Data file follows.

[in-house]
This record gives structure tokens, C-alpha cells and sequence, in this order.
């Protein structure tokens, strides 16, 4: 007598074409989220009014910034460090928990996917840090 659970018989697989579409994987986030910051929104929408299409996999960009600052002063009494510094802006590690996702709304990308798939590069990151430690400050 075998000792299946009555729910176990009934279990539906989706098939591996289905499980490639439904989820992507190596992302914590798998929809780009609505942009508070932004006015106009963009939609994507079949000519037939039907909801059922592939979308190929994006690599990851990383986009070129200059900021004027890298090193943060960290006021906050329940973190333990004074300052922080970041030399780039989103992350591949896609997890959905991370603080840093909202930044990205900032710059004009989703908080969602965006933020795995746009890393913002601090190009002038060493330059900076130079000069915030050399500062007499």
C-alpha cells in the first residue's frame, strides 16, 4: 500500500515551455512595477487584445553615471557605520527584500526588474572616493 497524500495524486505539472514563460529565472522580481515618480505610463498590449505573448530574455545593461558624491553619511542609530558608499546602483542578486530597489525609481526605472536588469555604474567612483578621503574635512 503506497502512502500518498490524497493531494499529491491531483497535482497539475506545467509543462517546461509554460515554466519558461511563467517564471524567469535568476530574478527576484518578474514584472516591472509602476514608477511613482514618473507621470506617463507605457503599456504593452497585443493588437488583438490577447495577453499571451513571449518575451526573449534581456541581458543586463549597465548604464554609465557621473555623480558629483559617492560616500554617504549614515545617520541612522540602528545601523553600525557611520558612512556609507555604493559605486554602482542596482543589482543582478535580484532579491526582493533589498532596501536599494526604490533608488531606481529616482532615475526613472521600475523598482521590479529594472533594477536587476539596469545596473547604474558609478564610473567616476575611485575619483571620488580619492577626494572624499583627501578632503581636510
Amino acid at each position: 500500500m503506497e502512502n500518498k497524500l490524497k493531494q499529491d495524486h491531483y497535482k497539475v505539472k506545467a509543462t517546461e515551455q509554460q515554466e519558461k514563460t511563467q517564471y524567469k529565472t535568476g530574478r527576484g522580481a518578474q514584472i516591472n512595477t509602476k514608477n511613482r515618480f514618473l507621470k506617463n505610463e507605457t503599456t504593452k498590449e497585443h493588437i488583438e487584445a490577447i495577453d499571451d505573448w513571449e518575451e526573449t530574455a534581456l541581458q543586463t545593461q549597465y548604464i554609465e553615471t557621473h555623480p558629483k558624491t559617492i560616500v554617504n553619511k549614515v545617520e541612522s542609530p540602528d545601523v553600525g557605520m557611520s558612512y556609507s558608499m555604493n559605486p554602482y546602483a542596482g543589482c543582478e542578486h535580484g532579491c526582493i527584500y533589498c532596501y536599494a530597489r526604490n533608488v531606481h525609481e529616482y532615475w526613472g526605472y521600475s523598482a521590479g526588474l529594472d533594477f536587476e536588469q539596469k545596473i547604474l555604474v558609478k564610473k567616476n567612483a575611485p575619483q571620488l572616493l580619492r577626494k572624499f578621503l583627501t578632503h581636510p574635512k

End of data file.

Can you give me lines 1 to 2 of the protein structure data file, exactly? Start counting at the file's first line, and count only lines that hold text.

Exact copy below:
[in-house]
This record gives structure tokens, C-alpha cells and sequence, in this order.